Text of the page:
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wraiths


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This can be a synonym for ghost, but generally means the spectral double of someone still alive. Usually, it appears at or near the time of the person's death, as a sign for close friends or relatives; sometimes it is a more long-term warning; occasionally it means the person is in danger or distress. To see one's own wraith (also called a ‘fetch’) is a sure sign of death. The apparition of a destined husband summoned by some love divinations is also a wraith. The belief is old, and still strongly held; a Manchester woman in 1981 said:Some years ago, it was at the end of the First World War. My husband was quite young, and he was away with his older sister,—on holiday or something. And the young man his sister was engaged to appeared before them in the bedroom, as plainly as anything, in his uniform. He said it was just as if he was almost there! And he'd been killed just at that time in the War! (Bennett, 1987: 55)

Some years ago, it was at the end of the First World War. My husband was quite young, and he was away with his older sister,—on holiday or something. And the young man his sister was engaged to appeared before them in the bedroom, as plainly as anything, in his uniform. He said it was just as if he was almost there! And he'd been killed just at that time in the War! (Bennett, 1987: 55)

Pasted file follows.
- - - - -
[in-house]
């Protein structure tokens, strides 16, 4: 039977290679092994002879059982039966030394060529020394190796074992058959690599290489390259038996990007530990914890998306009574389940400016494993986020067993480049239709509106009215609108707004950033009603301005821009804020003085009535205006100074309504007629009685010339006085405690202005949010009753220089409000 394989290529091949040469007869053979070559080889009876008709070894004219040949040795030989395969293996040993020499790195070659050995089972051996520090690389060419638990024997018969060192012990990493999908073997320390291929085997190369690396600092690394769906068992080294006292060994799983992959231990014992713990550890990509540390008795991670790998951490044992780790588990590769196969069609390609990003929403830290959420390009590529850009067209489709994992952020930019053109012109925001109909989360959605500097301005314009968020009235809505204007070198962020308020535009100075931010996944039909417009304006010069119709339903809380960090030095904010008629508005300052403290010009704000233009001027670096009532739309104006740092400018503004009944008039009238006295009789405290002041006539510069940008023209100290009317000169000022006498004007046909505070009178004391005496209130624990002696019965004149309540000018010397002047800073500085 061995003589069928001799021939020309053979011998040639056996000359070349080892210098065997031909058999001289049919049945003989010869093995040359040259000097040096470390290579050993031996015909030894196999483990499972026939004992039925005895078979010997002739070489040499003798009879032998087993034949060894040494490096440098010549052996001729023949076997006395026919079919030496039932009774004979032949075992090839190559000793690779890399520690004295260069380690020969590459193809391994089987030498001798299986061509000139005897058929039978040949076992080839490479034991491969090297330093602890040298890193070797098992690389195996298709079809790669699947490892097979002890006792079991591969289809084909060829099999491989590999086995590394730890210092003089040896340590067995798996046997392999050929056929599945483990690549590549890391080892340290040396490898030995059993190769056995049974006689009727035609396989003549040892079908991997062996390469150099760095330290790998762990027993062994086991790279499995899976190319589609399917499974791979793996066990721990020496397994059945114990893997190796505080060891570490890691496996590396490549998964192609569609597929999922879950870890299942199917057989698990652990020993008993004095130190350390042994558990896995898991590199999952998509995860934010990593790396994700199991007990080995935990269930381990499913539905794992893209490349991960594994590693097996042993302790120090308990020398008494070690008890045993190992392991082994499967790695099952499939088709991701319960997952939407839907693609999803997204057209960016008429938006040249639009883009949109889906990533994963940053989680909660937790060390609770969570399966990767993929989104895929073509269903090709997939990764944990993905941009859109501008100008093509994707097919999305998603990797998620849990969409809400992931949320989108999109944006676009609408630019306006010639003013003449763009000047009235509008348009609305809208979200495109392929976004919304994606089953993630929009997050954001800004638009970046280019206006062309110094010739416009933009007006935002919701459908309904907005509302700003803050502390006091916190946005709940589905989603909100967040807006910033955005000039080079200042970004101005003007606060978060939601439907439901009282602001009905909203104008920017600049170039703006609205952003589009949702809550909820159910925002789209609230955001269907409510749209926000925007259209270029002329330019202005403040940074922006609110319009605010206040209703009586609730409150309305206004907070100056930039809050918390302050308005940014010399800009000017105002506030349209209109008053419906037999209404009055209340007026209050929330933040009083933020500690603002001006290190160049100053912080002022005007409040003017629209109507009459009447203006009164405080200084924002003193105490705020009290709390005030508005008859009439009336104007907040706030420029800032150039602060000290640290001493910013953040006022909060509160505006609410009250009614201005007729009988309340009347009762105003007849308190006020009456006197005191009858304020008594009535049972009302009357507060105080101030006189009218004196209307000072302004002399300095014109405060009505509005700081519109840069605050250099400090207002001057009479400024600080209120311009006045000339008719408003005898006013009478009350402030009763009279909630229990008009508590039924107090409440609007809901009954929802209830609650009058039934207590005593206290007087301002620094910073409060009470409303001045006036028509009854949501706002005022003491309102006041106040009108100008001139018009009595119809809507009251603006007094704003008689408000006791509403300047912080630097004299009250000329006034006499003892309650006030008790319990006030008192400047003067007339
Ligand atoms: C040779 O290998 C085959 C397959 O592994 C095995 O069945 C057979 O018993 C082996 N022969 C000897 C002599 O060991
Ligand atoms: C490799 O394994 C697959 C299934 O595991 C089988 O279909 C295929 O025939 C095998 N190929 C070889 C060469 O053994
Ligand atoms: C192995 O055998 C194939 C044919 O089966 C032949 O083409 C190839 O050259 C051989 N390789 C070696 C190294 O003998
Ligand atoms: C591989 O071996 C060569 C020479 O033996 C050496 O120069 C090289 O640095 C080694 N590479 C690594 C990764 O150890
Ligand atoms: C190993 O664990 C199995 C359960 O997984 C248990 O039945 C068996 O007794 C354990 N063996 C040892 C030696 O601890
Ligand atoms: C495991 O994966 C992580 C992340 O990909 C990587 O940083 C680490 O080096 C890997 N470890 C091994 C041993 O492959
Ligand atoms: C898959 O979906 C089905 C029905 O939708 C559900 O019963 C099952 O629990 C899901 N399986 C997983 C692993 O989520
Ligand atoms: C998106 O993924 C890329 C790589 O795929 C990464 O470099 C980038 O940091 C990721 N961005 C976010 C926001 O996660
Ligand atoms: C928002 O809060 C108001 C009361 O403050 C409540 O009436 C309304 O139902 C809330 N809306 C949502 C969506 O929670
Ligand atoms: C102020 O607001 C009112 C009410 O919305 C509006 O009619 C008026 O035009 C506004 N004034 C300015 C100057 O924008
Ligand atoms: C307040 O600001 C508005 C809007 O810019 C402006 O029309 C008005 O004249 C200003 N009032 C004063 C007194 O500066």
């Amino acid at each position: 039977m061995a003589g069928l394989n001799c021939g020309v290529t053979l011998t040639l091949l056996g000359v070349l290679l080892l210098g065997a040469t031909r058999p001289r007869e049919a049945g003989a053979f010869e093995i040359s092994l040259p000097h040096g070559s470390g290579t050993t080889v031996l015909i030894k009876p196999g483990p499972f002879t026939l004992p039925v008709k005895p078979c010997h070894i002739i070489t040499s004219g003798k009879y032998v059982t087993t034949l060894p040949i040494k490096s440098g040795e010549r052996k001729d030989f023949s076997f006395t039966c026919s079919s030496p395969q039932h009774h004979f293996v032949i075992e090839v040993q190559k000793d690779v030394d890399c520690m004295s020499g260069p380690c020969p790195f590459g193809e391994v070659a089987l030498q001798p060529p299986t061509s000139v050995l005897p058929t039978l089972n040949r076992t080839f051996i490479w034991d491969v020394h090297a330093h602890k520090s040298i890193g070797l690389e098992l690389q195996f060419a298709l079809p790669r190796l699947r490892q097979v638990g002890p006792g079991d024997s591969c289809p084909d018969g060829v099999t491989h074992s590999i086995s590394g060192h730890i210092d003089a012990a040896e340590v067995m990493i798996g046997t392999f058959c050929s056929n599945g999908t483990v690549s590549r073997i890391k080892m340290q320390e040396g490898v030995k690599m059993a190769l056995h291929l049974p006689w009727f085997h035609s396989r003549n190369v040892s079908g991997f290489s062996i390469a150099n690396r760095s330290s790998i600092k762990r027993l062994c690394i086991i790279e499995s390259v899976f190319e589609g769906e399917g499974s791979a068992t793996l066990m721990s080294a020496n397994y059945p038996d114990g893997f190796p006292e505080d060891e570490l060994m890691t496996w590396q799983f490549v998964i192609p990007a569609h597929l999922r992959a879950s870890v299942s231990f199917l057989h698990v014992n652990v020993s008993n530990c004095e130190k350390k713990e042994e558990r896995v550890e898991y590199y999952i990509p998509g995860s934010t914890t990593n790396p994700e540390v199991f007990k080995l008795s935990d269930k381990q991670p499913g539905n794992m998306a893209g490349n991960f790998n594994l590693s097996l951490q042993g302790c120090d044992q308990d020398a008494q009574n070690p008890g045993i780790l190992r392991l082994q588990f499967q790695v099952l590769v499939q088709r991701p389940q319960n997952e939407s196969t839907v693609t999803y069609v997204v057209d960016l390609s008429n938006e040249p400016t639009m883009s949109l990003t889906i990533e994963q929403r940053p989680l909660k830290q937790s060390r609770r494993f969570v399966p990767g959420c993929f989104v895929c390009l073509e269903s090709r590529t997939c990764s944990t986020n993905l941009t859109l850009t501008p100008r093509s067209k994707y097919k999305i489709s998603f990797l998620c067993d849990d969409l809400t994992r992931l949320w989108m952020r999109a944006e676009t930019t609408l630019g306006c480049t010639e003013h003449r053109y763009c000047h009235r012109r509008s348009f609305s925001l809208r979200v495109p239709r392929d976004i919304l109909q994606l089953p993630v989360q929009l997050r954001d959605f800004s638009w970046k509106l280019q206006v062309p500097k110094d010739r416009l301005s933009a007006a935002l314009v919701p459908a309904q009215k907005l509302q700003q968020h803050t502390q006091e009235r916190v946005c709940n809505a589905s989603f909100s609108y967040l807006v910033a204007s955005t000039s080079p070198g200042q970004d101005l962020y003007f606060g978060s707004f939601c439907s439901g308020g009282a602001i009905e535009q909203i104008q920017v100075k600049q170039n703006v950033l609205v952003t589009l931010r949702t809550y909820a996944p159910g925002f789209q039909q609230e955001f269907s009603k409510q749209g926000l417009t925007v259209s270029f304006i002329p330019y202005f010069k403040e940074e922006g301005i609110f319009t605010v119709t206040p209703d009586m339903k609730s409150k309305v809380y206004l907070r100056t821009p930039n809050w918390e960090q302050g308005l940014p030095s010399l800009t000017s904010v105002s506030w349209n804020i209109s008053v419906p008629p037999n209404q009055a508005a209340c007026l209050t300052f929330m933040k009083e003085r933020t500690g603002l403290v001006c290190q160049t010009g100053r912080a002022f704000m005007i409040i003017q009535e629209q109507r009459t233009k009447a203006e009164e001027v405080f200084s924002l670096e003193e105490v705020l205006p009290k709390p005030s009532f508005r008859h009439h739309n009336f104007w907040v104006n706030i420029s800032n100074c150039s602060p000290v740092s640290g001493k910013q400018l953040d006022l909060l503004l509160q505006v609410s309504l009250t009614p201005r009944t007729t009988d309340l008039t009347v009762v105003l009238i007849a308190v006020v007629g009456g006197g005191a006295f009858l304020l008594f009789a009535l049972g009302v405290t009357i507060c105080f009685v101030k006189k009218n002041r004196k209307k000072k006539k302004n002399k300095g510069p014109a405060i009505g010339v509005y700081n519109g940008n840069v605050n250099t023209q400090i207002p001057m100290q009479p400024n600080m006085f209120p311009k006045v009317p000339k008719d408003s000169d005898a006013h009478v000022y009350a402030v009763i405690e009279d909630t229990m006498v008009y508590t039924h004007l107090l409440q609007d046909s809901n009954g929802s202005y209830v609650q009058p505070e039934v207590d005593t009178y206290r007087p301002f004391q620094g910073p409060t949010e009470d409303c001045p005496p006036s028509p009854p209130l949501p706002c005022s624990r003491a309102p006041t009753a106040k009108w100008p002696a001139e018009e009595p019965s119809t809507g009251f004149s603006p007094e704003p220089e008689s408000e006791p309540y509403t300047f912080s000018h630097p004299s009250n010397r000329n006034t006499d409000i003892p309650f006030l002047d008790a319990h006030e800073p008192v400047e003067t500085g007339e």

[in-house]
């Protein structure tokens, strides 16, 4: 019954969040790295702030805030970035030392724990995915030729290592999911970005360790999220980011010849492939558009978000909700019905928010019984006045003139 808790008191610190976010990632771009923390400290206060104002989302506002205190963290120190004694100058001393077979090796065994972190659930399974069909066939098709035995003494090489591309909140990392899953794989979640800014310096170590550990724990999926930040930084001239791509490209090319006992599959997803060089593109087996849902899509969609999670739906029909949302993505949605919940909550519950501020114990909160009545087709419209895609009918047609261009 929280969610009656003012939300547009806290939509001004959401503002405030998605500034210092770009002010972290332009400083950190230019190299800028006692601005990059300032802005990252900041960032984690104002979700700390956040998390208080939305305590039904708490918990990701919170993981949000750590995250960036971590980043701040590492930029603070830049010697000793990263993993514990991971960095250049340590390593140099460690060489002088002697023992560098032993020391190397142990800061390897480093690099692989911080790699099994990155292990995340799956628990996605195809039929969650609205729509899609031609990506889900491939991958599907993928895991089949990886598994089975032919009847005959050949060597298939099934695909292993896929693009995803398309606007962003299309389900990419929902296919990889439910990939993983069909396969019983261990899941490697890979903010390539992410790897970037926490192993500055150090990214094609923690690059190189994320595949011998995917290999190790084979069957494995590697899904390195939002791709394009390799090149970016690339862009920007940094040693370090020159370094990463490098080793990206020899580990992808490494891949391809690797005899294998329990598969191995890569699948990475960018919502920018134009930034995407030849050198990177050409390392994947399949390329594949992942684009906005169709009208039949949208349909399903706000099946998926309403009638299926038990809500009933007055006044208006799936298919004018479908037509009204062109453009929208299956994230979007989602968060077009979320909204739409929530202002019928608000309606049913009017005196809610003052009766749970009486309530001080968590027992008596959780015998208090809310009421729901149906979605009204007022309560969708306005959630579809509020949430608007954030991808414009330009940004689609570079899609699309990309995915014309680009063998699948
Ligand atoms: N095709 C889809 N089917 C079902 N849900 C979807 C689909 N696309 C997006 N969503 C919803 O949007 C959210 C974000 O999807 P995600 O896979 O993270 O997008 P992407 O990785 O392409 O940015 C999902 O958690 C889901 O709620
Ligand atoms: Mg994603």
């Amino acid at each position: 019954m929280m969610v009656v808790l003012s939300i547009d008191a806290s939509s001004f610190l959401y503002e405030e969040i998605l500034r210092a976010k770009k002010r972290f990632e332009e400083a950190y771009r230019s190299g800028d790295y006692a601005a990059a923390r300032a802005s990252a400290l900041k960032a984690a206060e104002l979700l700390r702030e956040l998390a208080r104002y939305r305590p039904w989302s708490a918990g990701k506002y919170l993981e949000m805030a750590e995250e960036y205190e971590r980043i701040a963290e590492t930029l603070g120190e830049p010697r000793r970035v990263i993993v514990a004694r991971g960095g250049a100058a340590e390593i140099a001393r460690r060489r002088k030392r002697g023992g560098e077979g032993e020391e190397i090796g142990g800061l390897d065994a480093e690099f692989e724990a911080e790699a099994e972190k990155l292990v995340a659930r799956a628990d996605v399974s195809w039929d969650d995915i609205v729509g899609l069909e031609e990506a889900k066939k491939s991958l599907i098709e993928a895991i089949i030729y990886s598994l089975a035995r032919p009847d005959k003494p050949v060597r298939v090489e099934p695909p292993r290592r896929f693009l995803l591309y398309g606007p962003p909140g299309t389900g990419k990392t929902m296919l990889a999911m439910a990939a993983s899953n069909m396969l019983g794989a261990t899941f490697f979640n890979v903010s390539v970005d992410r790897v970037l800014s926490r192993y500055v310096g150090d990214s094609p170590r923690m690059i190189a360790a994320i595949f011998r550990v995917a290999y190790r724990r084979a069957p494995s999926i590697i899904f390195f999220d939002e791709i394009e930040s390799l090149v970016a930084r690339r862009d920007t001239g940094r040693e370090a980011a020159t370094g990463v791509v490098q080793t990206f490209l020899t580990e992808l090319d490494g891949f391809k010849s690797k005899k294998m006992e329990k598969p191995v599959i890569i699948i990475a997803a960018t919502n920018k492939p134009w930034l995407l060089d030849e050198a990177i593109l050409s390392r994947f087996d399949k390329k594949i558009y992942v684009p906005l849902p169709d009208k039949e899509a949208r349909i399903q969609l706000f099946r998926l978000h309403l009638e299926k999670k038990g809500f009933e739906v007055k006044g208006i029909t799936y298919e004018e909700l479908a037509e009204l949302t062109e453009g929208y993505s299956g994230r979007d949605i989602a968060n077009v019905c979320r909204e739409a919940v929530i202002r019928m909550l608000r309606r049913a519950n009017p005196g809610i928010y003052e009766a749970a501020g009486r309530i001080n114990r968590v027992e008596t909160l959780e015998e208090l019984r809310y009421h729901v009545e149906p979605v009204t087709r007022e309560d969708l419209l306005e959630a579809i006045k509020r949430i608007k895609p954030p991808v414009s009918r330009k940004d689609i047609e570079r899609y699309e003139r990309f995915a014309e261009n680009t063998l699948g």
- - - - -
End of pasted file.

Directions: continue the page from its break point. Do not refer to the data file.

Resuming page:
There was a widespread idea that once a year, usually on St Mark's Eve but sometimes at All Souls or Midsummer Night, anyone who watched in the church porch from midnight till one o'clock would see those fated to die that year entering the church, usually in the order of their deaths. An account of 1634, from Burton in Lincolnshire, describes a procession of figures in winding-sheets led by the curate, and sounds of a burial service.

However, keeping this watch was disapproved of, and could bring its own punishment. It was said of a certain Jonny Joneson, sexton of Middleton (near Manchester) around 1800, that he kept watch on All Souls' Eve, counting the wraiths and gloating to think how many burial fees he would earn, until one appeared which he recognized as himself. He fell ill, and was dead within a year (Samuel Bamford, Autobiography (1848–9), i. 160–2). Similarly at Dorstone (Herefordshire) on All Souls' Eve a man saw wraiths gathering in the church, where the Devil, dressed as a monk, called out the names of those fated to die; he heard his own name, and died shortly after (Leather, 1912: 107). For further examples, see St Mark's Eve.

Opie and Tatem, 1989: 80–1;Bennett, 1987: 55–64;S. P. Menefee, in The Seer, ed. Hilda Ellis Davidson (1989), 80–99.Some Victorian accounts of wraiths are in Briggs, 1970–1: B. ii. 489–93, 505–6 518–19, 525–6, 549, 576, 595.


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